The weather wasn't as cold and grey this morning, a few sunny spells were even had, but the wind was still a pain, strong and gusty from the SW.
Trying to hear the high pitch calls of young birds was difficult against the noise of that wind in the tree's, and I didn't add any new confirmed breeding species today, there were one or two other highlights amongst the 47 species seen though. As I crossed the sheep pasture at Migrant Alley, I saw 5 LESSER BLACK BACKED GULLS and 3 HERRING GULLS, they were on a sheep carcass, the second sheep ive seen dead here in a month. The usual CARRION CROWS and MAGPIES were helping themselves to bits of it too, and a Fox had its fair share also, what a good job all these much maligned creatures do in clearing up the countryside of a source of potential disease.
Nearby, in the wooded headland, two TURTLE DOVES purred, and the only WHITETHROAT of the day was seen. Moving on to the College Grounds, I managed to locate the pair of SPOTTED FLYCATCHERS, which stayed still long enough for a photo today. I tracked them to their potential nest site, which looks a bit precarious, situated as it would be on a creeper against a wall on one of the college buildings, right next to a busy door way and a seating area for the students, not a good site.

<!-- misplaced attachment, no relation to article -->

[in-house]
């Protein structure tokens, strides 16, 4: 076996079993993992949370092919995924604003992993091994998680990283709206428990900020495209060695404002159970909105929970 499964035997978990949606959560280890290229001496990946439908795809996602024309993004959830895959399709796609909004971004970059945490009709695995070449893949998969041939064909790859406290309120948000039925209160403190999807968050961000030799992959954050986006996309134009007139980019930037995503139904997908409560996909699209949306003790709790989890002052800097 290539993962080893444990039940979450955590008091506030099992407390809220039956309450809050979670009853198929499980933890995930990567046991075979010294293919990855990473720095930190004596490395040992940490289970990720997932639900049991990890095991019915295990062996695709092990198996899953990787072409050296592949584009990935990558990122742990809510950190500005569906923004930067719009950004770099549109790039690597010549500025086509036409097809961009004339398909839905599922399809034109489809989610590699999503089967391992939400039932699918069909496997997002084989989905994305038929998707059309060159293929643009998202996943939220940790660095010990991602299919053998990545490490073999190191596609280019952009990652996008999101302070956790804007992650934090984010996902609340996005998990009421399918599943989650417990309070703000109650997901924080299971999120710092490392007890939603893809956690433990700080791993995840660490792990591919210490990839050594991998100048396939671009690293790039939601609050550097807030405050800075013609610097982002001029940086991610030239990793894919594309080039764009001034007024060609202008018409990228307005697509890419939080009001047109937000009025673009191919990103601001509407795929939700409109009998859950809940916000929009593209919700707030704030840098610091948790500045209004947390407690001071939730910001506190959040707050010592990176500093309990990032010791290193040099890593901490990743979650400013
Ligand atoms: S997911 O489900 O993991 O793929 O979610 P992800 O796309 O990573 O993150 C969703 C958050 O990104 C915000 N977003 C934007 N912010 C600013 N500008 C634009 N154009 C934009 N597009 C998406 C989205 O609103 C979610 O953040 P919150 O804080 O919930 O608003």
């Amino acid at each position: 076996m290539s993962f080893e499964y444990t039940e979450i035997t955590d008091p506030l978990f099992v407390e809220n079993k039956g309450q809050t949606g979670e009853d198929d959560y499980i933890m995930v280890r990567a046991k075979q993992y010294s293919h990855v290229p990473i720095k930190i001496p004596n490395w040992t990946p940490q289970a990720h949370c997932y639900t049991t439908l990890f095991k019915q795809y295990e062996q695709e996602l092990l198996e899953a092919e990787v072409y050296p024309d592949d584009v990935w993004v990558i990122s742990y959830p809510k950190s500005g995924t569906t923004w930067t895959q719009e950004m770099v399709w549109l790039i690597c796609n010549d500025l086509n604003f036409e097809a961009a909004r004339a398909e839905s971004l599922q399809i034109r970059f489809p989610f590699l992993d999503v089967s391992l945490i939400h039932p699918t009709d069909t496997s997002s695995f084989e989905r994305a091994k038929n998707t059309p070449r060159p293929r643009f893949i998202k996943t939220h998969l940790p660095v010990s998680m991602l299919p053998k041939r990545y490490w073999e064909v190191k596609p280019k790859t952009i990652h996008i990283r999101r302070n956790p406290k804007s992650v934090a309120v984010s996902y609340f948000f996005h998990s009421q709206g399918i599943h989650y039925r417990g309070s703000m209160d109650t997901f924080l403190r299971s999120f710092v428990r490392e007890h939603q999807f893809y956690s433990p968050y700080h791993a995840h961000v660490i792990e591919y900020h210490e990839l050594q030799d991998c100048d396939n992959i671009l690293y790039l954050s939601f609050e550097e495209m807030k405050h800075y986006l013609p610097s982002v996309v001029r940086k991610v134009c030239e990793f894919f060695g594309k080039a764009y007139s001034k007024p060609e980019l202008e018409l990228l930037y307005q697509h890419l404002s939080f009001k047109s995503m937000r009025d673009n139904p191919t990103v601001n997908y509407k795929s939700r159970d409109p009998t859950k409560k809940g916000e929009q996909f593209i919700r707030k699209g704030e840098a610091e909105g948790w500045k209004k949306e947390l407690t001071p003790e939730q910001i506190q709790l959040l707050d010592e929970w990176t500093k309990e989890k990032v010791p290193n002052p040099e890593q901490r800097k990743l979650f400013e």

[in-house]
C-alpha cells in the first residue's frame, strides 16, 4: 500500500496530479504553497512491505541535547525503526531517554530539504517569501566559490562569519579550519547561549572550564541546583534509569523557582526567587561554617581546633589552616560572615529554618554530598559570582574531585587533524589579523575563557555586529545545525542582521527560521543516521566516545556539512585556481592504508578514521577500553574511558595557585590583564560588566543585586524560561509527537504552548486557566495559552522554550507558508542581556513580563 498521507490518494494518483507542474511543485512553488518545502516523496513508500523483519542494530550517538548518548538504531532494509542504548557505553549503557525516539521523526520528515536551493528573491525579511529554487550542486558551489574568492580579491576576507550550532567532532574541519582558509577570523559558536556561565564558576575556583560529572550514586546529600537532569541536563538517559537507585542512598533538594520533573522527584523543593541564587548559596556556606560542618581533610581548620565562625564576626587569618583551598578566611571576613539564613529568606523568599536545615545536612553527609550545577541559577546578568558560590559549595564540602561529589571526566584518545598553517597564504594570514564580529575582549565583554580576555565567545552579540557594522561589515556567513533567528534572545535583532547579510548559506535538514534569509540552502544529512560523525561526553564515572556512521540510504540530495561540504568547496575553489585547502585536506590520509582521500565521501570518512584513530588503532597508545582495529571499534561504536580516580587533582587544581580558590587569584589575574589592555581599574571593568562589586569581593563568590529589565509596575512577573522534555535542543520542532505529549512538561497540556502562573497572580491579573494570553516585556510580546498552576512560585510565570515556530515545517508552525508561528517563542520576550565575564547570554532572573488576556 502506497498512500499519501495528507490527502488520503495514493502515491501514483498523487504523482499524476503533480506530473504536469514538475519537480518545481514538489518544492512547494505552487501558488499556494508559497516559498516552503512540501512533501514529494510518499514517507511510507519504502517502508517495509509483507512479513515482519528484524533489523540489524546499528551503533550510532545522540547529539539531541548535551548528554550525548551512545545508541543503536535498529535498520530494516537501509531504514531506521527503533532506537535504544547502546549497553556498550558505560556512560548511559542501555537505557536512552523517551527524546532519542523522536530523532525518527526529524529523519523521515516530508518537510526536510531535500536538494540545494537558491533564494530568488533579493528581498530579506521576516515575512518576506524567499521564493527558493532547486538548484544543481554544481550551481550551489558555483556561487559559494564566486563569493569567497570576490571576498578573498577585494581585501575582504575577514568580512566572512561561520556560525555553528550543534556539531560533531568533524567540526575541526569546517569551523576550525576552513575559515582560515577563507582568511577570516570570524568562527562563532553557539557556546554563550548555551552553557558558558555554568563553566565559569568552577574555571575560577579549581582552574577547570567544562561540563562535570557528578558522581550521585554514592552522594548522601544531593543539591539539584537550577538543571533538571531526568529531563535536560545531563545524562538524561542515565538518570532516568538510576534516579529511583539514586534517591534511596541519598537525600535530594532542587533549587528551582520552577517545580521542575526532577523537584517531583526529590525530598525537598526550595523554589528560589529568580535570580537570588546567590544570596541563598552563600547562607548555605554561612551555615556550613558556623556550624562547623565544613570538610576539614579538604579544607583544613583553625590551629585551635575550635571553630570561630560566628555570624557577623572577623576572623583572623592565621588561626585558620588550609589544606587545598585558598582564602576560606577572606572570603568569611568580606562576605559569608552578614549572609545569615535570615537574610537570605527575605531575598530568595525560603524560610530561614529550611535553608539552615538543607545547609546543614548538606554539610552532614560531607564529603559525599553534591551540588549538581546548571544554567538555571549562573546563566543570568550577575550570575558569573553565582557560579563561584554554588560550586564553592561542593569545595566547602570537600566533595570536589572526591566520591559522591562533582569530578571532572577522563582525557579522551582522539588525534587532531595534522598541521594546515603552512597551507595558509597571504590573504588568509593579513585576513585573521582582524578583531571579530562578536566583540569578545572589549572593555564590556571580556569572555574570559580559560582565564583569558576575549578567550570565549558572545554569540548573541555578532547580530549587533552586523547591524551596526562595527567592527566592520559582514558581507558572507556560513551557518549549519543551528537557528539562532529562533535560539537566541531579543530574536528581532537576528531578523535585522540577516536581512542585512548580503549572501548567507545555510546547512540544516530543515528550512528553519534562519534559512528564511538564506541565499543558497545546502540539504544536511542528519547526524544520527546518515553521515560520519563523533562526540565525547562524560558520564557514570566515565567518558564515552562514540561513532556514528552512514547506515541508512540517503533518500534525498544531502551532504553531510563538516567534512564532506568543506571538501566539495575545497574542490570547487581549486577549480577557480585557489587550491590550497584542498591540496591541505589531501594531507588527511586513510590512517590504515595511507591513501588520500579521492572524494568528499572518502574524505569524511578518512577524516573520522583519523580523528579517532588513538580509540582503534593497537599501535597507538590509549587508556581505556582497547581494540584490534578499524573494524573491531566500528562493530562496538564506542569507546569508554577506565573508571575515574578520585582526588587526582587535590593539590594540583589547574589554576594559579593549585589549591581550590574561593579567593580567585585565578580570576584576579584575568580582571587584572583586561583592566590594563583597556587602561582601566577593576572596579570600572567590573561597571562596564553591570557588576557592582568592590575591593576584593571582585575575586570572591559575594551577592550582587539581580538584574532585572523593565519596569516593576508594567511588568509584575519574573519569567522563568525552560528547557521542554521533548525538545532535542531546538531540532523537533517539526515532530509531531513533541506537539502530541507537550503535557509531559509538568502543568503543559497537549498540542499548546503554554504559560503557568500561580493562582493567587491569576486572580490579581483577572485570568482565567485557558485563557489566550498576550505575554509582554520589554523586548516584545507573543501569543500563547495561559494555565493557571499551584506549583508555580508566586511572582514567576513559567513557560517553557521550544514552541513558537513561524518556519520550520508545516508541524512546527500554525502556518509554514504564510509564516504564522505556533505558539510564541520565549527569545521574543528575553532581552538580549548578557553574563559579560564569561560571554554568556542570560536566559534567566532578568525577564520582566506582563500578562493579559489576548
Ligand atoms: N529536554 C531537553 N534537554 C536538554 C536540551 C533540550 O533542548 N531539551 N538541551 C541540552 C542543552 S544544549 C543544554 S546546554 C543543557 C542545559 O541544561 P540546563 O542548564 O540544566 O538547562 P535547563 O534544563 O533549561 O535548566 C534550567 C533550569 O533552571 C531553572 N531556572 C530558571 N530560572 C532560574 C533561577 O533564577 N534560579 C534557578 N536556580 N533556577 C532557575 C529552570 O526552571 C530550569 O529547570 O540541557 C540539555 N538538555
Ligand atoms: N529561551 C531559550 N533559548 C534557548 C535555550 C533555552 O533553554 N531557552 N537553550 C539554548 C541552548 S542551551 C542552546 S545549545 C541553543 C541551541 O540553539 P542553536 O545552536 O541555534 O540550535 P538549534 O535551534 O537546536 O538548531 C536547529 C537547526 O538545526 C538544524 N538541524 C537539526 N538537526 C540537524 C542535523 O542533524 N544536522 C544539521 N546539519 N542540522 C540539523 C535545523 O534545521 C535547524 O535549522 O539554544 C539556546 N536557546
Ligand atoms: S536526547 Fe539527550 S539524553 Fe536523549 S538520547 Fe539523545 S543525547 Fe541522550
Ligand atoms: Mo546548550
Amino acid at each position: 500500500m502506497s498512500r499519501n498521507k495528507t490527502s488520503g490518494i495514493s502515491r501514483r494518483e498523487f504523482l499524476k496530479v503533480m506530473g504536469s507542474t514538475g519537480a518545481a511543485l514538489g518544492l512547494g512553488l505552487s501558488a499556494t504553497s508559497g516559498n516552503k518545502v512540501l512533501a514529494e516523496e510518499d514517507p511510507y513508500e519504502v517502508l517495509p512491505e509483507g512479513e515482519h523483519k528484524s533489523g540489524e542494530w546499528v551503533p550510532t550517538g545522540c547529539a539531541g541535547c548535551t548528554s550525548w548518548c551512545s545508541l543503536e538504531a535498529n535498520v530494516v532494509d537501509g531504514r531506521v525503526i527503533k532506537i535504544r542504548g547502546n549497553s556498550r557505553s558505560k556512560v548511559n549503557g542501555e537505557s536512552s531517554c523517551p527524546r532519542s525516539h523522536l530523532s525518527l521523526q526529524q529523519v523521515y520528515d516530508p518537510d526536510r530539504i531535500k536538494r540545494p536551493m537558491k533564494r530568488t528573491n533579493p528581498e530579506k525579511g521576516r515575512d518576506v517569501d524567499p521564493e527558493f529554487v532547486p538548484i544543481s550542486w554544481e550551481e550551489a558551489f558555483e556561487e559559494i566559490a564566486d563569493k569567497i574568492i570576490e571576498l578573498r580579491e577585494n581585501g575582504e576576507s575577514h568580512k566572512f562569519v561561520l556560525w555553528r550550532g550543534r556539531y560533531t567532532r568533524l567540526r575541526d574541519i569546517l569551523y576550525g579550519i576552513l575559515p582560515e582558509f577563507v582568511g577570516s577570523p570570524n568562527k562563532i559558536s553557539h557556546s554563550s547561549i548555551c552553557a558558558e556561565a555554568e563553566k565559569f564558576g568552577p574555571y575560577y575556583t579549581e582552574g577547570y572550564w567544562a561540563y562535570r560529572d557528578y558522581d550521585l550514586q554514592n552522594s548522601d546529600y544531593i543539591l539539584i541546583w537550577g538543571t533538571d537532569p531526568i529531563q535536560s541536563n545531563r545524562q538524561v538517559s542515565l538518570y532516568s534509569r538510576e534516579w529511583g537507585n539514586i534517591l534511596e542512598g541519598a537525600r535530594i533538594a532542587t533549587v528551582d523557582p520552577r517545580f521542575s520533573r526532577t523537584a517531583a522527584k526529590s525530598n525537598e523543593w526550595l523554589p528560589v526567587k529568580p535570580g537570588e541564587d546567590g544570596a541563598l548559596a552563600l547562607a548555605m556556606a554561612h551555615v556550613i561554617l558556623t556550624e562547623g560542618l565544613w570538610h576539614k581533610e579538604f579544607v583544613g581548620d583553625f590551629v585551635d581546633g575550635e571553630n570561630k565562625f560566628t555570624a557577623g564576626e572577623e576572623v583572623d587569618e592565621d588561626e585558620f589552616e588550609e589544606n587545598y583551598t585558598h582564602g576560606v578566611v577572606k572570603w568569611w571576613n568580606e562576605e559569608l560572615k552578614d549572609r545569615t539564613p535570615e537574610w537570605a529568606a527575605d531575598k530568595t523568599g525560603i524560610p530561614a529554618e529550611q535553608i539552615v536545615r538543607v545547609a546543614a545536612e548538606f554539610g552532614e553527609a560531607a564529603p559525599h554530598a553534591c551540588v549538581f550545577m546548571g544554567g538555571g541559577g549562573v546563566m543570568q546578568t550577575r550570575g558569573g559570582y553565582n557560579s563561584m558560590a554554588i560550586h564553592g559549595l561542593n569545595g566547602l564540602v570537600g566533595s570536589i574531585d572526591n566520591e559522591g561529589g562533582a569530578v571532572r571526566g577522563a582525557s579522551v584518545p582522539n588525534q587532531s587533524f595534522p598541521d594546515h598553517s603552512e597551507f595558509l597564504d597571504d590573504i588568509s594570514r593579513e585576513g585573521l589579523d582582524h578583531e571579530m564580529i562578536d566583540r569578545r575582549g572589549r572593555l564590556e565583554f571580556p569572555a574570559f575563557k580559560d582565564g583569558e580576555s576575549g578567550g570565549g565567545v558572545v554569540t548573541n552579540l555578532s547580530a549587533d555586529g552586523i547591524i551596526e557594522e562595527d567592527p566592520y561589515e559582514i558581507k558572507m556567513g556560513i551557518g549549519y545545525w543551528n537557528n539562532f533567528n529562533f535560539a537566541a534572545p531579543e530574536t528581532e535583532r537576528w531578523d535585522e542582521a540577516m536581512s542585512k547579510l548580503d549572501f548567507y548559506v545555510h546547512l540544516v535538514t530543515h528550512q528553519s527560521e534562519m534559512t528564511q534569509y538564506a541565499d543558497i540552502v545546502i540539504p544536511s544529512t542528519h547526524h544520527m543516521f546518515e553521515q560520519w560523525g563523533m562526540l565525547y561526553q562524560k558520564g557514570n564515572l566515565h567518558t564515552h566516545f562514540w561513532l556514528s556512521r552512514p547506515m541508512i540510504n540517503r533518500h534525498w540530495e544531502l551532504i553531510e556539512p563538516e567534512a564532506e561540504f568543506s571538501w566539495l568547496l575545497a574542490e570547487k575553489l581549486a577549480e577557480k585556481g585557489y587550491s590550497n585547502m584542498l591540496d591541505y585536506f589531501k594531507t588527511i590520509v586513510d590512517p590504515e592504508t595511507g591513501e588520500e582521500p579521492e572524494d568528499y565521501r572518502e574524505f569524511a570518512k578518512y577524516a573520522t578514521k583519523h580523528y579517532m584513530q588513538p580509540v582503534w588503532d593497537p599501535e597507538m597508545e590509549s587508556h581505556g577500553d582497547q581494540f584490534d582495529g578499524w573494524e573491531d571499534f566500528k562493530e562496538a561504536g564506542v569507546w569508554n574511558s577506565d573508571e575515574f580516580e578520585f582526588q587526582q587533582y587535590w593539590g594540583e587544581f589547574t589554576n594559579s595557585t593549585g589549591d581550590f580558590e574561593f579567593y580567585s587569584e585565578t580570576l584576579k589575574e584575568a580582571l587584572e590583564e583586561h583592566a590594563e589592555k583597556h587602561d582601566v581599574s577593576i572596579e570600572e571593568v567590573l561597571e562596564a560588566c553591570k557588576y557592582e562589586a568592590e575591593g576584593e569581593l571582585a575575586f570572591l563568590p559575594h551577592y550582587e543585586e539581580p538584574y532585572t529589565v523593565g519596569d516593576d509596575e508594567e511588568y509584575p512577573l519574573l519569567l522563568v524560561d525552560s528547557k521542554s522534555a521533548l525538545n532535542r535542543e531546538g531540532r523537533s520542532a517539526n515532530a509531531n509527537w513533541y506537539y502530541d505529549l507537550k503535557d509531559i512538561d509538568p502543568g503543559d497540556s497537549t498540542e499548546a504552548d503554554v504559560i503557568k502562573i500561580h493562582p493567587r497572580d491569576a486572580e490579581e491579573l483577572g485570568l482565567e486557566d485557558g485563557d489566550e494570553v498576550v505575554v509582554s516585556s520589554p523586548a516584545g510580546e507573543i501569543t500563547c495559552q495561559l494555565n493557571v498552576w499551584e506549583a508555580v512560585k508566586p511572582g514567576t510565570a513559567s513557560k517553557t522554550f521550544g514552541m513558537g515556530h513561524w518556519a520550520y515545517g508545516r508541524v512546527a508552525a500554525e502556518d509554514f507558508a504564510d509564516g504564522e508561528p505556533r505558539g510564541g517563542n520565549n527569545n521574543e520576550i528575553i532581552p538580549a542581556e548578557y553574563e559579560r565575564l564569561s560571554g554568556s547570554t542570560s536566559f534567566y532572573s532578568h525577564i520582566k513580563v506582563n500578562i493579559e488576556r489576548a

I was relieved to find my first YELLOWHAMMER (72) this month whilst I walked up Ashes lane on the second half of my patch visit, ive now equalled the best May species total, and have two days left to beat the record, if only the Garden warbler had turned up this year!
The Small Holding gave me a decent enough view of a LITTLE OWL, but too far away for a photo, the Wet Woods was infested with 'man eating' mossies, so I walked through a bit rapid, but did see some well grown MOORHEN young. Reaching the Lakes and Scrubby Woods, all was much as it was yesterday morning, I found the family of GOLDCRESTS again, and listened to the song of BLACKCAP, CHIFFCHAFF and another Turtle Dove, plus the call of both male and female CUCKOOS. CANADA GEESE, MALLARD and a COOT were on the lakes whilst overhead todays raptor species was represented by a SPARROWHAWK.
Below are a few of the photo's I took of the Spotted Flycatchers at the College Grounds